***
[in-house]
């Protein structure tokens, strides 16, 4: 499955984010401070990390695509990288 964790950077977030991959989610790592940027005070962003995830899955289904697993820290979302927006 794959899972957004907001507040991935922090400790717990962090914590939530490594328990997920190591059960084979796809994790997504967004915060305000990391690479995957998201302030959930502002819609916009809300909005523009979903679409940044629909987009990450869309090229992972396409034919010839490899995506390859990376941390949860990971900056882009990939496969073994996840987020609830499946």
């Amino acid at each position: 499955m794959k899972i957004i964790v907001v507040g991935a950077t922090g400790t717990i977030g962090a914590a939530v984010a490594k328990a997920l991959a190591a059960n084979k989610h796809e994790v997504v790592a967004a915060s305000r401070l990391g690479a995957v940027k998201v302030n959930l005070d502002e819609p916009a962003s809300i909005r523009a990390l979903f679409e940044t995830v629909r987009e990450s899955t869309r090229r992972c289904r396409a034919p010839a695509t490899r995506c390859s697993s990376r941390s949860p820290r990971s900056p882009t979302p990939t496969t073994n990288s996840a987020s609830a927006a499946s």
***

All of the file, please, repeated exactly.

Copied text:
[in-house]
């Protein structure tokens, strides 16, 4: 499955984010401070990390695509990288 964790950077977030991959989610790592940027005070962003995830899955289904697993820290979302927006 794959899972957004907001507040991935922090400790717990962090914590939530490594328990997920190591059960084979796809994790997504967004915060305000990391690479995957998201302030959930502002819609916009809300909005523009979903679409940044629909987009990450869309090229992972396409034919010839490899995506390859990376941390949860990971900056882009990939496969073994996840987020609830499946």
């Amino acid at each position: 499955m794959k899972i957004i964790v907001v507040g991935a950077t922090g400790t717990i977030g962090a914590a939530v984010a490594k328990a997920l991959a190591a059960n084979k989610h796809e994790v997504v790592a967004a915060s305000r401070l990391g690479a995957v940027k998201v302030n959930l005070d502002e819609p916009a962003s809300i909005r523009a990390l979903f679409e940044t995830v629909r987009e990450s899955t869309r090229r992972c289904r396409a034919p010839a695509t490899r995506c390859s697993s990376r941390s949860p820290r990971s900056p882009t979302p990939t496969t073994n990288s996840a987020s609830a927006a499946s």